Friday, June 29, 2012

The Core of it All!
Do all planets have a solid core?

A planetary core is the innermost layers of a planet that can be either liquid or solid. It is the densest part of a planet’s interior and contains a large fraction of the planet’s mass. The core can vastly range in size from planet to planet. The core of Mercury is nearly 85% of the planet’s radius while the inner and outer core combined in the Earth consists of only 55% of the radius. 

With recent observations of large gaseous exoplanets orbiting close to their stars astronomers think that due to outgassing, the loss of the planet’s atmosphere due to interaction with the stellar atmosphere, they may lose so much of their atmosphere that only the cores remain. One exoplanet HD 149026b is thought to have a core 35 to perhaps 110 times the Earths mass (1).

But let’s take a look at something a bit closer to home. Does Jupiter have a solid core, can we use it as a yard stick to measure exoplanets against?
Using observations from a number of probes that have made their way to and beyond Jupiter, computer models have been developed to predict what the interior of the planet might consist of.
    Jupiter has an atmosphere that consists of mostly hydrogen and helium that is roughly 1,000 km thick. As you go deeper into the atmosphere the pressure becomes great enough to condense the molecular hydrogen and form a liquid hydrogen layer nearly 21,000 km thick. The pressure under this has increased so much that the electrons are forced away from the hydrogen nucleus creating a soup of liquid metallic hydrogen which is over 37,000 km thick. Now nearly 60,000 km into the planet’s atmosphere we are only 85% of the way to the center and the pressure is already far greater than that at the very center of the Earth. Gravitational measurements have shown that Jupiter has a central mass 5 -10 times the mass of the Earth (2) in a volume only twice the size.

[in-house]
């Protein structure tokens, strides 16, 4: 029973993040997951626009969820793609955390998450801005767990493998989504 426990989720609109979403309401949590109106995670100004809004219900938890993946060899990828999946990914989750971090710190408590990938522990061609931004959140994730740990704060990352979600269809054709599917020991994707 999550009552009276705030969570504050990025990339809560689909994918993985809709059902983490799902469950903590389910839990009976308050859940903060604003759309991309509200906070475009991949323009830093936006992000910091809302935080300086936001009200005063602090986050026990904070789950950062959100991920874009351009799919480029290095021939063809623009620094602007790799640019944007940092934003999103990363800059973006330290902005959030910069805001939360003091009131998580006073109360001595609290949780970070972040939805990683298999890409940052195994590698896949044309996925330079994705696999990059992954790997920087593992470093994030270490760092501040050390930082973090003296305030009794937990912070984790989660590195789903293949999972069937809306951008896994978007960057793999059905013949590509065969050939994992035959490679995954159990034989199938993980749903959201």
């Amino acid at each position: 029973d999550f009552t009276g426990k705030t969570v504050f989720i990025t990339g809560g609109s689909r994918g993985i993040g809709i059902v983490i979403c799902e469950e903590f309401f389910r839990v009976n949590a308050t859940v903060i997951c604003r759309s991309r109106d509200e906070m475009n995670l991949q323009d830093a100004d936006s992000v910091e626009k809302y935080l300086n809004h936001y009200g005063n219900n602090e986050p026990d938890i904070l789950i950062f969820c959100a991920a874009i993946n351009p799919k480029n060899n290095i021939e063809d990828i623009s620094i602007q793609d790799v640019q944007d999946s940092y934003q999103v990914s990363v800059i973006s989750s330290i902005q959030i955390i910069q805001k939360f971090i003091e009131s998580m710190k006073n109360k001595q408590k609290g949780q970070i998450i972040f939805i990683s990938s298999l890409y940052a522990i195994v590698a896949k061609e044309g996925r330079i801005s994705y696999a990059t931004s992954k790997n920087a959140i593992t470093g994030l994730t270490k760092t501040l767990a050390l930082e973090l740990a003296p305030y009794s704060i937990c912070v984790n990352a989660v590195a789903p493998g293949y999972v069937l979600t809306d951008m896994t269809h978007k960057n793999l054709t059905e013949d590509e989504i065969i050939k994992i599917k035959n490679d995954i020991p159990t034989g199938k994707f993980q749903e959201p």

According to current planetary formation theories, “core-accretion” model or “top-down” theory, Jupiter would have needed a massive rocky core to accrete (capture) enough gas, in the early stages of the solar systems evolution, to become the giant we observe today. However, it is now theorised that this original core may have become mixed with the other interior layers of the planet due to the intense heat and pressure along with the fast rotation of the planet. 

As you can see the core at the center of Jupiter is still in the forefront of planetary science. On August 5th 2011 NASA launched a mission to Jupiter to as part of the New Frontiers Program, Juno. Juno will aim to “Improve our understanding of the solar system’s beginnings by revealing the orign and evolution of Jupiter”. It will arrive at Jupiter in July 2016 and hopefully shed some light on planetary formation theories.
Through a combination of observations we are able to determine a lot about a planet and with an understanding of planetary structure from our own solar system and gouverning physics we can deduce their structure. However, if we do not have a clear understanding of our own planets, so close to home, then what can we truely extrapolate out to others. It is exciting that those answers are within our grasp thanks to missions like Juno and hopefully this will then mean that we can answer this question for the vast array of alien worlds that have been discovered thus far.

More ...?
Here are some links with great information for furthur reading

(1) A Precise Estimate of the Radius of the Exoplanet HD 149026b from Spitzer Photometry, P. Nutzman, et al. ApJ, 692:229-235, 2009
(2) Accretion of the Gaseous Envelope of Jupiter around a 5-10 Earth-mass Core, O. Hubickyj, et al. Icarus, V179, I2, P415-431